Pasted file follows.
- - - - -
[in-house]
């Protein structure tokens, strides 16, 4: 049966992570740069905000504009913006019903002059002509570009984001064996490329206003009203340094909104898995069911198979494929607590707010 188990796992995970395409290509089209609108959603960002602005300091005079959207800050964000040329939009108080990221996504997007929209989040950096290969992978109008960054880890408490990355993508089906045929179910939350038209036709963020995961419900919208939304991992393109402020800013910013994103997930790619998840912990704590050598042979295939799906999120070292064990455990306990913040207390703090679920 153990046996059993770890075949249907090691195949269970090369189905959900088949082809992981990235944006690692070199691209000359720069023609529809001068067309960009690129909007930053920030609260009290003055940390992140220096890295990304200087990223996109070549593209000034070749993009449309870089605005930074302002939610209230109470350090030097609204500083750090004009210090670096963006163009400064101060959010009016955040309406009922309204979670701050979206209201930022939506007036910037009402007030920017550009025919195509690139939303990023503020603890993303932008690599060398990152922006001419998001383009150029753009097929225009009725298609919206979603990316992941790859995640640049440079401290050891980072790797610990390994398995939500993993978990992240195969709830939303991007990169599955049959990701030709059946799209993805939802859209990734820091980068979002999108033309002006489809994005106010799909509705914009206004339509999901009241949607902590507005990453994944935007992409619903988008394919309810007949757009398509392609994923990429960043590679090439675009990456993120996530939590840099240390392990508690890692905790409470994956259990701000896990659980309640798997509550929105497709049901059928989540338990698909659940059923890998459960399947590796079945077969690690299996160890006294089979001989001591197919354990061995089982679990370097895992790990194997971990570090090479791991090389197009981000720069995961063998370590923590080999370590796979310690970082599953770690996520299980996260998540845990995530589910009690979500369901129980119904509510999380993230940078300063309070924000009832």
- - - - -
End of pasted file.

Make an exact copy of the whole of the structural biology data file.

[in-house]
């Protein structure tokens, strides 16, 4: 049966992570740069905000504009913006019903002059002509570009984001064996490329206003009203340094909104898995069911198979494929607590707010 188990796992995970395409290509089209609108959603960002602005300091005079959207800050964000040329939009108080990221996504997007929209989040950096290969992978109008960054880890408490990355993508089906045929179910939350038209036709963020995961419900919208939304991992393109402020800013910013994103997930790619998840912990704590050598042979295939799906999120070292064990455990306990913040207390703090679920 153990046996059993770890075949249907090691195949269970090369189905959900088949082809992981990235944006690692070199691209000359720069023609529809001068067309960009690129909007930053920030609260009290003055940390992140220096890295990304200087990223996109070549593209000034070749993009449309870089605005930074302002939610209230109470350090030097609204500083750090004009210090670096963006163009400064101060959010009016955040309406009922309204979670701050979206209201930022939506007036910037009402007030920017550009025919195509690139939303990023503020603890993303932008690599060398990152922006001419998001383009150029753009097929225009009725298609919206979603990316992941790859995640640049440079401290050891980072790797610990390994398995939500993993978990992240195969709830939303991007990169599955049959990701030709059946799209993805939802859209990734820091980068979002999108033309002006489809994005106010799909509705914009206004339509999901009241949607902590507005990453994944935007992409619903988008394919309810007949757009398509392609994923990429960043590679090439675009990456993120996530939590840099240390392990508690890692905790409470994956259990701000896990659980309640798997509550929105497709049901059928989540338990698909659940059923890998459960399947590796079945077969690690299996160890006294089979001989001591197919354990061995089982679990370097895992790990194997971990570090090479791991090389197009981000720069995961063998370590923590080999370590796979310690970082599953770690996520299980996260998540845990995530589910009690979500369901129980119904509510999380993230940078300063309070924000009832």